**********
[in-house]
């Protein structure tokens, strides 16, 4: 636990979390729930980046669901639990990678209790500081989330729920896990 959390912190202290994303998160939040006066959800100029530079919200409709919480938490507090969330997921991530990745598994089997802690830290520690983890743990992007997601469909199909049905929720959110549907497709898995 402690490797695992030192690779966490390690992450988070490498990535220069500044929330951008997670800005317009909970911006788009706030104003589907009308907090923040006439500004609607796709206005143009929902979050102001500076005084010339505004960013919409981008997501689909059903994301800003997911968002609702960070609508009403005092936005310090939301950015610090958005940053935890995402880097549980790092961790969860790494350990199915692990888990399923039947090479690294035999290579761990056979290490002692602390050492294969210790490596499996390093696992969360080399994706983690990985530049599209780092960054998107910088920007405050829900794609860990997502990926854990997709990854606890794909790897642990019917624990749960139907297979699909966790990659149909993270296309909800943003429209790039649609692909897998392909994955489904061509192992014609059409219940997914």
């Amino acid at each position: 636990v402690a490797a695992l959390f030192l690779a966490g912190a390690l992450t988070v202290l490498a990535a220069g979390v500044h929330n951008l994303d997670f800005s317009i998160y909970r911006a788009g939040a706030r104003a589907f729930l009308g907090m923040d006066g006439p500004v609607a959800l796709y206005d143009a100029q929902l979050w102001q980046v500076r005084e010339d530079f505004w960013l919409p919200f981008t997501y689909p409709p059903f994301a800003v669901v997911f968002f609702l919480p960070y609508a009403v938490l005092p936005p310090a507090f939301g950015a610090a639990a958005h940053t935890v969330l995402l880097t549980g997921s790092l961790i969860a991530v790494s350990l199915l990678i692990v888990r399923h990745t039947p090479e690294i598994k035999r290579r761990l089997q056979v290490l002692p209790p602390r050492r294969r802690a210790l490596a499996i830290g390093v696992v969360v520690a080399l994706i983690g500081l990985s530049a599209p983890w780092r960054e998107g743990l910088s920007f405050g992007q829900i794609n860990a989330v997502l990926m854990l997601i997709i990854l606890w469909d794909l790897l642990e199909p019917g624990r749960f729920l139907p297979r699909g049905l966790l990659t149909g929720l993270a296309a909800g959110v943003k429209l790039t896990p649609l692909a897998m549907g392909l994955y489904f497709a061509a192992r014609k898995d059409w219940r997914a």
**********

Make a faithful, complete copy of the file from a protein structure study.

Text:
[in-house]
């Protein structure tokens, strides 16, 4: 636990979390729930980046669901639990990678209790500081989330729920896990 959390912190202290994303998160939040006066959800100029530079919200409709919480938490507090969330997921991530990745598994089997802690830290520690983890743990992007997601469909199909049905929720959110549907497709898995 402690490797695992030192690779966490390690992450988070490498990535220069500044929330951008997670800005317009909970911006788009706030104003589907009308907090923040006439500004609607796709206005143009929902979050102001500076005084010339505004960013919409981008997501689909059903994301800003997911968002609702960070609508009403005092936005310090939301950015610090958005940053935890995402880097549980790092961790969860790494350990199915692990888990399923039947090479690294035999290579761990056979290490002692602390050492294969210790490596499996390093696992969360080399994706983690990985530049599209780092960054998107910088920007405050829900794609860990997502990926854990997709990854606890794909790897642990019917624990749960139907297979699909966790990659149909993270296309909800943003429209790039649609692909897998392909994955489904061509192992014609059409219940997914």
């Amino acid at each position: 636990v402690a490797a695992l959390f030192l690779a966490g912190a390690l992450t988070v202290l490498a990535a220069g979390v500044h929330n951008l994303d997670f800005s317009i998160y909970r911006a788009g939040a706030r104003a589907f729930l009308g907090m923040d006066g006439p500004v609607a959800l796709y206005d143009a100029q929902l979050w102001q980046v500076r005084e010339d530079f505004w960013l919409p919200f981008t997501y689909p409709p059903f994301a800003v669901v997911f968002f609702l919480p960070y609508a009403v938490l005092p936005p310090a507090f939301g950015a610090a639990a958005h940053t935890v969330l995402l880097t549980g997921s790092l961790i969860a991530v790494s350990l199915l990678i692990v888990r399923h990745t039947p090479e690294i598994k035999r290579r761990l089997q056979v290490l002692p209790p602390r050492r294969r802690a210790l490596a499996i830290g390093v696992v969360v520690a080399l994706i983690g500081l990985s530049a599209p983890w780092r960054e998107g743990l910088s920007f405050g992007q829900i794609n860990a989330v997502l990926m854990l997601i997709i990854l606890w469909d794909l790897l642990e199909p019917g624990r749960f729920l139907p297979r699909g049905l966790l990659t149909g929720l993270a296309a909800g959110v943003k429209l790039t896990p649609l692909a897998m549907g392909l994955y489904f497709a061509a192992r014609k898995d059409w219940r997914a």